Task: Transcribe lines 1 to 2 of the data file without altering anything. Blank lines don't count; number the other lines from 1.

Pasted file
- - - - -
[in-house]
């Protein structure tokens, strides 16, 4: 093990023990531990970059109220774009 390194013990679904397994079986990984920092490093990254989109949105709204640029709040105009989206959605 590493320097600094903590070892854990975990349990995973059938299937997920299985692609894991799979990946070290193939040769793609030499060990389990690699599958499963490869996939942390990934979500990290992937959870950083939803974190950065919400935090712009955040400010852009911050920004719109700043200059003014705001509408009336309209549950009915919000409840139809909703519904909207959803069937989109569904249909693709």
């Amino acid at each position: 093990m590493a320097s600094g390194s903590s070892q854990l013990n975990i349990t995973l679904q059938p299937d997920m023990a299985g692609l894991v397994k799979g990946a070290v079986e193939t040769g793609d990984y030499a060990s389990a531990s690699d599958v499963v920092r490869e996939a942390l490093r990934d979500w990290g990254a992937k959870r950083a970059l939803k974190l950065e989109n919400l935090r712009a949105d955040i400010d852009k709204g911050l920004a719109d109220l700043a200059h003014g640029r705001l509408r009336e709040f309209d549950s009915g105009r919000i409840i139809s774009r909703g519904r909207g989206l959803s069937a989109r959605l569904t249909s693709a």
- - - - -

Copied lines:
[in-house]
């Protein structure tokens, strides 16, 4: 093990023990531990970059109220774009 390194013990679904397994079986990984920092490093990254989109949105709204640029709040105009989206959605 590493320097600094903590070892854990975990349990995973059938299937997920299985692609894991799979990946070290193939040769793609030499060990389990690699599958499963490869996939942390990934979500990290992937959870950083939803974190950065919400935090712009955040400010852009911050920004719109700043200059003014705001509408009336309209549950009915919000409840139809909703519904909207959803069937989109569904249909693709």